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Fundamental performance and scalability instrumentation

This post is a followup to some promises I made at Postgres Open. Instrumentation can be a lot of work to add to a server, and it can add overhead to the server too. The bits of instrumentation I’ll advocate in this post are few and trivial, but disproportionately powerful. Note: VividCortex is the startup I founded in 2012. It’s the easiest way to monitor what your servers are doing in production.

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Surge 2011 slides, recap

This year’s Surge conference was a great sophomore event to follow up last year’s inaugural conference. A lot of very smart people were there, and the hallway track was great. I presented on three things: a lightning talk about causes of MySQL downtime; I chaired a panel on Big Data and the Cloud; and I showed how to derive scalability and performance metrics from TCP traffic. I’ve sent my slides to the Surge organizers, and I understand that they will be posting them as well as integrating them into the video of my session.

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When systems scale better than linearly

I’ve been seeing a few occasions where Neil J. Gunther’s Universal Scalability Law doesn’t seem to model all of the important factors in a system as it scales. Models are only models, and they’re not the whole truth, so they never match reality perfectly. But there appear to be a small number of cases where systems can actually scale a bit better than linearly over a portion of the domain, due to what I’ve been calling an “economy of scale.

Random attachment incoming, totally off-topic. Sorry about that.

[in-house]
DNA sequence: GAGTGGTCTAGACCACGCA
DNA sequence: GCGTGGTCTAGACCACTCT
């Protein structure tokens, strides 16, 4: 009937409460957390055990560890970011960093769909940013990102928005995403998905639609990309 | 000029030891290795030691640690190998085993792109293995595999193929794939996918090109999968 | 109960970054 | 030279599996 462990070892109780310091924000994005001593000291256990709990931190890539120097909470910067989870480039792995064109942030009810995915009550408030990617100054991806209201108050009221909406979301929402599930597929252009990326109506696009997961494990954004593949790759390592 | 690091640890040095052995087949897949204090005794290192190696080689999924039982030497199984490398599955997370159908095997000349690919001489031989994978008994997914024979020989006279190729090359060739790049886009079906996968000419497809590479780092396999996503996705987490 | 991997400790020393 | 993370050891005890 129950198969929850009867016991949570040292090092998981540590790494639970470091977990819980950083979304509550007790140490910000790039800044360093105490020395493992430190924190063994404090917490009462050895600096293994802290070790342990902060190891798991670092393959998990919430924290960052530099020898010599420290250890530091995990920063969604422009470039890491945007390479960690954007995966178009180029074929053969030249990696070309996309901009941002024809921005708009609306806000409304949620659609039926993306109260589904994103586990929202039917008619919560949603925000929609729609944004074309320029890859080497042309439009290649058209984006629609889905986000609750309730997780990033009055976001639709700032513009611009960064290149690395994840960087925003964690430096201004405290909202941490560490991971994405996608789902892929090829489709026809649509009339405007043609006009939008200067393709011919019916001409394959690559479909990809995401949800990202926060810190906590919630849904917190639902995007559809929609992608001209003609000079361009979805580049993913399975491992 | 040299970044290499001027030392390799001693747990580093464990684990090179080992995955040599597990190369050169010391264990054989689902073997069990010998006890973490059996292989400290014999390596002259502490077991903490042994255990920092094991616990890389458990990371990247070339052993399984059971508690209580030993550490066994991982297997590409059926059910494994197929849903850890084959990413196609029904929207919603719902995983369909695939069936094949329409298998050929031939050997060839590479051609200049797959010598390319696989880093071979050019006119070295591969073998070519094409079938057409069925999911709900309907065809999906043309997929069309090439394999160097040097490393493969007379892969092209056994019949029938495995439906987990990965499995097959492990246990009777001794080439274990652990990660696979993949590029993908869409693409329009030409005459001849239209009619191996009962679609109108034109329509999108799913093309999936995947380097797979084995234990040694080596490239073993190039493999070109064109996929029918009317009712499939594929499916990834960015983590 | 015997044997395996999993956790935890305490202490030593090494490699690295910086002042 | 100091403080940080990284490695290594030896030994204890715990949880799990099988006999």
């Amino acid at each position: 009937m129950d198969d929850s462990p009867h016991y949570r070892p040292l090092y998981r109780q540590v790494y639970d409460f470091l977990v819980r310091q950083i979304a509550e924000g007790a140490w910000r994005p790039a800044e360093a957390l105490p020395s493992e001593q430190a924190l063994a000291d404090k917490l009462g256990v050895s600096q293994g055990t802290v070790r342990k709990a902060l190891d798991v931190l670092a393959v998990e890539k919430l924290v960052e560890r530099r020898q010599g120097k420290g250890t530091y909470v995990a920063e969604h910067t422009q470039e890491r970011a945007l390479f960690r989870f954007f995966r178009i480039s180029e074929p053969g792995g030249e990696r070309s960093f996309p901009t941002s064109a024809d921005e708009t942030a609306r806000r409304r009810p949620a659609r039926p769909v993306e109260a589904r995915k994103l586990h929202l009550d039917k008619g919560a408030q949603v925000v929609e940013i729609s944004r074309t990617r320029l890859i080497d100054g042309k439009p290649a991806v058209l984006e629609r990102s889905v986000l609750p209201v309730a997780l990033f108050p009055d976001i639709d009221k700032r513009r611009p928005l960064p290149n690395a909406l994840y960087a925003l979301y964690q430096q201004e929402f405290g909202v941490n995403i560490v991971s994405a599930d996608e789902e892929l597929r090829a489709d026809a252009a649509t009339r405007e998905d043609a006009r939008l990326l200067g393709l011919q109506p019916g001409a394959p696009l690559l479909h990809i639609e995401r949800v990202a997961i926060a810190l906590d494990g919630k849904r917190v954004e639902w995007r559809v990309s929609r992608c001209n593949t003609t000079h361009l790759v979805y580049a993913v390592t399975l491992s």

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I'll be presenting at Postgres Open 2011

I’ve been accepted to present at the brand-new and very exciting Postgres Open 2011 about system scaling, TCP traffic, and mathematical modeling. I’m really looking forward to it – it will be my first PostgreSQL conference in a couple of years! See you there.

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I'm speaking at Surge 2011

I’ll be speaking at Surge again this year. This time, unlike last year’s talk, I’m tackling a very concrete topic: extracting scalability and performance metrics from TCP network traffic. It turns out that most things that communicate over TCP can be analyzed very elegantly just by capturing arrival and departure timestamps of packets, nothing more. I’ll show examples where different views on the same data pull out completely different insights about the application, even though we have no information about the application itself (okay, I actually know that it’s a MySQL database, and a lot about the actual database and workload, but I don’t need that in order to do what I’ll show you).

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When can I have a big server in the cloud?

I was at a conference recently talking with a Major Cloud Hosting Provider and mentioned that for database servers, I really want large instances, quite a bit larger than the largest I can get now. The lack of cloud servers with lots of memory, many fast cores, and fast I/O and network performance leads to premature sharding, which is costly. A large number of applications can currently run on a single real server, but would require sharding to run in any of the popular cloud providers’ environments.

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Subtleties in the Universal Scalability Law

Those of you who’ve been following my recent work on modeling system scalability might be interested in this. (It’s not my work, by the way. I’m just trying to ski in the wake of Neil Gunther.) I’ve measured quite a few systems that have some strange bubbles in the scalability curve. As I explained in my talk on Thursday, systems don’t always follow the model precisely, because of their internal architecture.